The Endangered Fiji Banded Iguanas
By Cielo Barrios
Its scientific name is Brachylophus fasciatus. Males have an outstanding green coloring with blue bands and females have a plain green color with occasional white markings. They can be as long as 24 inches as weigh 0.44 pounds. They belong to the animal group of reptiles.
The Fiji Banded iguana is found in Fiji, Tonga, and Vanuatu. They are usually found in big tropical forests near rivers and lakes. They stay in the sun all day and sleep in the tree tops at night. They eat leaves, flowers, tropical fruit such as papaya and banana, and on rare occasions, they eat insects.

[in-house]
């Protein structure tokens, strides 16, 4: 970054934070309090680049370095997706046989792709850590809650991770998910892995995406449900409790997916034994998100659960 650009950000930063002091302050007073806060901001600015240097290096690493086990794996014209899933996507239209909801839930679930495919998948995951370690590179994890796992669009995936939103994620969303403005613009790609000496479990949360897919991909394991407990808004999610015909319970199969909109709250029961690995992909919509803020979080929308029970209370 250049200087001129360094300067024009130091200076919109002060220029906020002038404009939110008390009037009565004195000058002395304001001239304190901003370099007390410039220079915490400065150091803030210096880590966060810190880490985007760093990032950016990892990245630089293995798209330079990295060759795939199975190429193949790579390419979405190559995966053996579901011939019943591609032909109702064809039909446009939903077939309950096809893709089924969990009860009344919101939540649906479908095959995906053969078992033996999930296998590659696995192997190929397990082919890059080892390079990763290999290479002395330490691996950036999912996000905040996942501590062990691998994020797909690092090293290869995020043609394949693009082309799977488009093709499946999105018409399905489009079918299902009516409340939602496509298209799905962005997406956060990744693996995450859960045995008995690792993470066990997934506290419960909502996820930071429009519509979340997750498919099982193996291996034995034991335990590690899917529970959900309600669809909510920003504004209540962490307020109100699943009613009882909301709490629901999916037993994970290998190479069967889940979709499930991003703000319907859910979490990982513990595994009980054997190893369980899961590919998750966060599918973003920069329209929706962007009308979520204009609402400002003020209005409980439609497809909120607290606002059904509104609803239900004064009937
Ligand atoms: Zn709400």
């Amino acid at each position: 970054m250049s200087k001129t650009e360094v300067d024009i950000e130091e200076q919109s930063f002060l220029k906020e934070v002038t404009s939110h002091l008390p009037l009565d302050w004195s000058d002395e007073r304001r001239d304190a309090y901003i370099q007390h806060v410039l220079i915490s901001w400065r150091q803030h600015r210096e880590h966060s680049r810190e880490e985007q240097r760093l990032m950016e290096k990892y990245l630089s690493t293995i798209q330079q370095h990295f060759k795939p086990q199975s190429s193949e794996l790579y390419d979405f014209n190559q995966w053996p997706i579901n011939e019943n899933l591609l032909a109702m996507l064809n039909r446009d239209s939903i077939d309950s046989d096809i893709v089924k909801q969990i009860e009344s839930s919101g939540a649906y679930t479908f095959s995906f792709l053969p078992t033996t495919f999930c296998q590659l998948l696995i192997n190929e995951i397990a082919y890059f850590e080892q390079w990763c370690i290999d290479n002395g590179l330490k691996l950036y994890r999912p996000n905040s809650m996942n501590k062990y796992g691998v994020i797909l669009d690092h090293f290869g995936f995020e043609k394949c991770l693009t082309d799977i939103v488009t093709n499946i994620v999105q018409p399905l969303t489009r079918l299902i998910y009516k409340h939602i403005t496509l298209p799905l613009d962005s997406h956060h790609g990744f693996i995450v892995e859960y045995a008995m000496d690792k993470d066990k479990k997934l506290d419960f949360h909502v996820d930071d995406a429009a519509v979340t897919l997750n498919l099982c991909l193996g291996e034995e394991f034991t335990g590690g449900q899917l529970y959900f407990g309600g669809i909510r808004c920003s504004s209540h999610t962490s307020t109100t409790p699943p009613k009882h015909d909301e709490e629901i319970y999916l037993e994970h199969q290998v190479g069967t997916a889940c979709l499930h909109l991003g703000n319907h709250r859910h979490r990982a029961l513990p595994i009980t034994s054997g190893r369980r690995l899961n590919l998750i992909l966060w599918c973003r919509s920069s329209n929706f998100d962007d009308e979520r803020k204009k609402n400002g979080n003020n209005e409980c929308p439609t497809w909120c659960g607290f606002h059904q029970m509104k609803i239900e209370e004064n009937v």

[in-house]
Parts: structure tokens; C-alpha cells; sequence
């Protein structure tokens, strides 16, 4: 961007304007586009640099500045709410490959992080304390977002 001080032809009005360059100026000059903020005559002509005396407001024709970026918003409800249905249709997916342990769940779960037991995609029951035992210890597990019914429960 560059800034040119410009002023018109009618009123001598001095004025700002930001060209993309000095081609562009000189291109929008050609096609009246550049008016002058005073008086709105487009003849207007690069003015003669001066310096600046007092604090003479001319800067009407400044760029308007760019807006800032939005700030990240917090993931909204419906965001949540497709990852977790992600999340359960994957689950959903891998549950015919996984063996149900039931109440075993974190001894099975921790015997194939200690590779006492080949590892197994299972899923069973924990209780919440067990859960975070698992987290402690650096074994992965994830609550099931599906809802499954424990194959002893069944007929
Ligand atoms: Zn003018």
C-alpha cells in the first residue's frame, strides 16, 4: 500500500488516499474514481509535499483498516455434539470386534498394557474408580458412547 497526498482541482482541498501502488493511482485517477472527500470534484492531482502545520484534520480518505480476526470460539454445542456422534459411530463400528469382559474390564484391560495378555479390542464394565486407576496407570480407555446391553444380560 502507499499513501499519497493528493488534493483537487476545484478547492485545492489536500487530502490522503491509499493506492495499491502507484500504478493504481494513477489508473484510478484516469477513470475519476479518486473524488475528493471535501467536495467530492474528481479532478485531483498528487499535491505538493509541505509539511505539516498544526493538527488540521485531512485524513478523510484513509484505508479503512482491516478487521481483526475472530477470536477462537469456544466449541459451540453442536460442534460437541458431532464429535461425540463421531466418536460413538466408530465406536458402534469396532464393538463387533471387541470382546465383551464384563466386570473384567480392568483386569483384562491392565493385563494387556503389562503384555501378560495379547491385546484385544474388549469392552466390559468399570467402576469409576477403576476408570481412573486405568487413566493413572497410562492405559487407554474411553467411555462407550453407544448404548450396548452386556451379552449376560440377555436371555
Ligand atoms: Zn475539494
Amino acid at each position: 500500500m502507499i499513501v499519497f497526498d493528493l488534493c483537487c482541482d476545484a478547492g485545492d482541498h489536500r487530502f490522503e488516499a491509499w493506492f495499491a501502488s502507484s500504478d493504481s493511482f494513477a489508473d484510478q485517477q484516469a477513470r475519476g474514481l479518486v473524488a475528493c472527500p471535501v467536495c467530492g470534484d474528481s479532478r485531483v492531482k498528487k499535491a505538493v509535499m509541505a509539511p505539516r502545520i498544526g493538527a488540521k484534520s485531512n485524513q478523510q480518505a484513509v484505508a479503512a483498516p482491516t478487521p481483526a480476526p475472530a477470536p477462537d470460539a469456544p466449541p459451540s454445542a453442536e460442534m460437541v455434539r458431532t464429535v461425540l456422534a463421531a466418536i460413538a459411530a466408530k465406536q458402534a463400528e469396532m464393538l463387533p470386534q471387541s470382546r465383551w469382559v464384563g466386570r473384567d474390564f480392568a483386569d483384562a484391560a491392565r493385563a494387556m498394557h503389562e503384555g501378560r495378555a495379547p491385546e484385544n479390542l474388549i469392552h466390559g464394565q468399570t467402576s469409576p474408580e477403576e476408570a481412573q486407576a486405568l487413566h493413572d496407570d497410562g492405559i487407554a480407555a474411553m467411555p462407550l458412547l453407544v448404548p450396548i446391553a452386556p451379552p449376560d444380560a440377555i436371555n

Endangerment and Conservation
These animals are endangered because humans are building in their habitat and because house cats, rats, and mongooses are eating them. There is an estimated 6,000 Fiji Banded iguanas left. The iguanas are protected by Fiji and other international laws. They are very successful in breeding the animals to produce more offspring. To help, we can hold fundraisers to raise money for conservation areas.
Wanna save iguanas? Forge for Fiji Banded Iguanas!
- Inhabitants of Fiji consider this iguana to be one of their treasures, and they can be seen on stamps, book covers and currency.
- The Fijian name for the iguana is "vokai", but some people call it "saumuri".
- In Fijian Folklore, tribes are not allowed to say the iguana's name in front of a woman or else the iguana will attack